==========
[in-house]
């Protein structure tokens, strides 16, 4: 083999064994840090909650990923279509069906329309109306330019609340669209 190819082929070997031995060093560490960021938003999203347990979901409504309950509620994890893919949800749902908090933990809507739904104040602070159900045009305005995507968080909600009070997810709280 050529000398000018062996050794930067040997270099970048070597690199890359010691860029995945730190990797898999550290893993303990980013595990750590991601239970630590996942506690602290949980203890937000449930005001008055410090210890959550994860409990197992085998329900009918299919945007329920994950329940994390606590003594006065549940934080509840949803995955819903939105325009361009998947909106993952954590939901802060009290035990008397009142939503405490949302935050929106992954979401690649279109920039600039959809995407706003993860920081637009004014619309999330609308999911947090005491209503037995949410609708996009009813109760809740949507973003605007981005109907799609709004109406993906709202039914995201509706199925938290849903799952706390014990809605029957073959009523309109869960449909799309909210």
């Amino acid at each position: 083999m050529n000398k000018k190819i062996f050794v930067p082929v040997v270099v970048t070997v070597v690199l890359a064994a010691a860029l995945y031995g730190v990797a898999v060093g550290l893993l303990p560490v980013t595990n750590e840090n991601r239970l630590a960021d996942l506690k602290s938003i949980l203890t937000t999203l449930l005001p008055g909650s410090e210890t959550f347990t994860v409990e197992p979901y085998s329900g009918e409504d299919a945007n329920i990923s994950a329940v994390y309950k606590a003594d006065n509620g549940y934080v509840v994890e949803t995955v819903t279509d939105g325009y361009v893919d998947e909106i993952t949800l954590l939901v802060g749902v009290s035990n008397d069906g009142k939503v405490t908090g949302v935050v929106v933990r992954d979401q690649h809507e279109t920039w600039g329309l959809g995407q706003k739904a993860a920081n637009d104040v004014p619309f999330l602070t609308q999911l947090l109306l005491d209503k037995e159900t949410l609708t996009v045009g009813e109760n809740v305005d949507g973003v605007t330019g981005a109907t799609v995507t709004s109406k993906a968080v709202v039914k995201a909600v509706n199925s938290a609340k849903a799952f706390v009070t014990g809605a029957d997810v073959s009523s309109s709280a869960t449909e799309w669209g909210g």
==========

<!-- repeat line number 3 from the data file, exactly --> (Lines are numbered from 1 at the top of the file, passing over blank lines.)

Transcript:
């Amino acid at each position: 083999m050529n000398k000018k190819i062996f050794v930067p082929v040997v270099v970048t070997v070597v690199l890359a064994a010691a860029l995945y031995g730190v990797a898999v060093g550290l893993l303990p560490v980013t595990n750590e840090n991601r239970l630590a960021d996942l506690k602290s938003i949980l203890t937000t999203l449930l005001p008055g909650s410090e210890t959550f347990t994860v409990e197992p979901y085998s329900g009918e409504d299919a945007n329920i990923s994950a329940v994390y309950k606590a003594d006065n509620g549940y934080v509840v994890e949803t995955v819903t279509d939105g325009y361009v893919d998947e909106i993952t949800l954590l939901v802060g749902v009290s035990n008397d069906g009142k939503v405490t908090g949302v935050v929106v933990r992954d979401q690649h809507e279109t920039w600039g329309l959809g995407q706003k739904a993860a920081n637009d104040v004014p619309f999330l602070t609308q999911l947090l109306l005491d209503k037995e159900t949410l609708t996009v045009g009813e109760n809740v305005d949507g973003v605007t330019g981005a109907t799609v995507t709004s109406k993906a968080v709202v039914k995201a909600v509706n199925s938290a609340k849903a799952f706390v009070t014990g809605a029957d997810v073959s009523s309109s709280a869960t449909e799309w669209g909210g």